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16 March 2016, 05:26 | Updated: 16 March 2016, 05:29
Men considered at "high risk'' of contracting HIV are not getting tested often enough, according to a new study.
National guidelines suggest gay men and other men who have sex with men should have annual HIV tests and those "at higher risk'' should do so every three months but researchers found neither recommendation is being met.
The study of more than 2,400 men found fewer than one in five reported having four or more tests in the past two years, while the authors estimated only 54.9% test annually.
Among the HIV testers, more than half - 56.7% - reported that their most recent test was part of a regular sexual health check and more than one third, 35.5%, got tested in response to a perceived risk event.
In total 21.2% of respondents reported having more than four HIV tests in the past two years and 33.7% reported having two to three tests during that time.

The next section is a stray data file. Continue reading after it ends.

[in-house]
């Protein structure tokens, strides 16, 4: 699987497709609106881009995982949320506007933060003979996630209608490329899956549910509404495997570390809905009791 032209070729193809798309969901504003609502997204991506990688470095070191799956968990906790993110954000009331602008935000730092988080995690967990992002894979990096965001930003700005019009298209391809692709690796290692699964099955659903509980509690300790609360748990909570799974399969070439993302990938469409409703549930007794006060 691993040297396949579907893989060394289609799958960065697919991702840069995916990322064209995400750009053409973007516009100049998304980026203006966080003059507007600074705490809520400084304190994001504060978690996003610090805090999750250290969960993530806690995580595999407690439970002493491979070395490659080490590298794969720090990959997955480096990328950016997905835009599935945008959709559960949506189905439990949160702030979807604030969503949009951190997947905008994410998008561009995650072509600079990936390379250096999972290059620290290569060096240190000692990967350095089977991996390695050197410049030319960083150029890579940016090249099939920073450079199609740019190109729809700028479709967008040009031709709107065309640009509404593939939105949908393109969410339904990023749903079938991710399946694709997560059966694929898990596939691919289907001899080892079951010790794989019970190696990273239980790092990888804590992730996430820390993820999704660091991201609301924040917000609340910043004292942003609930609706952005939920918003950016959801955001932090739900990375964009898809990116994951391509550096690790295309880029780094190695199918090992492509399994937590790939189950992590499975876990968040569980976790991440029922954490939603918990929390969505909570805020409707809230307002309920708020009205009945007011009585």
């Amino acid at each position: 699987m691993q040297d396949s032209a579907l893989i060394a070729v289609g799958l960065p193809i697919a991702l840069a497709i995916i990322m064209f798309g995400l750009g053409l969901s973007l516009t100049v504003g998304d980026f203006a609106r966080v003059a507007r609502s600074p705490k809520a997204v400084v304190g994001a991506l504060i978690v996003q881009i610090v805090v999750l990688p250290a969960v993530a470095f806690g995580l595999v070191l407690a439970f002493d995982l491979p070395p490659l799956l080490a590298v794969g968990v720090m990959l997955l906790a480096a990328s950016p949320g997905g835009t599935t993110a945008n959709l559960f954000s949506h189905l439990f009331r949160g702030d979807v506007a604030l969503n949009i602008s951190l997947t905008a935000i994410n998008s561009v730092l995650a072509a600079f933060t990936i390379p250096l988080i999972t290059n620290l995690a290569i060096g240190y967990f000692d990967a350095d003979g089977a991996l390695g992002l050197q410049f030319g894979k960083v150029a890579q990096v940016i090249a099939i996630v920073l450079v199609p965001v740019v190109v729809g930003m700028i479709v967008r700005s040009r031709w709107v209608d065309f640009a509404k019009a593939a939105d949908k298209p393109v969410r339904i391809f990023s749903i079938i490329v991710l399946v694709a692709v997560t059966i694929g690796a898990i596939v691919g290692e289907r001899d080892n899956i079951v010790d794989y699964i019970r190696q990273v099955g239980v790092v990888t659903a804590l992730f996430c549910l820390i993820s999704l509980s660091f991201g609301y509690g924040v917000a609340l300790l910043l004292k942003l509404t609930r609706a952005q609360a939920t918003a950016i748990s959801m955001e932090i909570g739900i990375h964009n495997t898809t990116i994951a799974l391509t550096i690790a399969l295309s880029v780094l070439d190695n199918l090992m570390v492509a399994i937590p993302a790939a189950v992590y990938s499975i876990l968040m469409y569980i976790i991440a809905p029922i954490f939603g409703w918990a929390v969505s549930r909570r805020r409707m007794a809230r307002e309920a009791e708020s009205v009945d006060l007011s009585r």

Dr Lisa McDaid, the lead author of the study, said: "HIV testing is a core component of current HIV prevention, but despite substantial increases in the uptake of HIV testing in recent years, our results suggest men who have sex with men in the UK do not test frequently enough.
"Furthermore, given that current guidelines suggest individuals at risk of HIV test as frequently as every three months - as well as after a risk event - and that men newly diagnosed with HIV are known to have been less frequent testers, there is a clear need to promote frequent testing as routine and address barriers to frequent testing accordingly.
"Frequent testing will be central to the success of biomedical HIV prevention. HIV self-testing kits are now available in the UK, but it remains to be seen if these can increase testing frequency.''
Researchers also noted there was no consensus on which groups were "at risk''.
This study, carried out at the Glasgow University's Social and Public Health Sciences Unit, is the first to explore the frequency of HIV testing among men who have sex with men in the UK .
Data was collected from cross-sectional surveys completed by 2,409 men in Edinburgh, Glasgow and London in 2011 and a Scotland-wide online survey in 2012/13.
The findings were published in the HIV Medicine journal on Wednesday.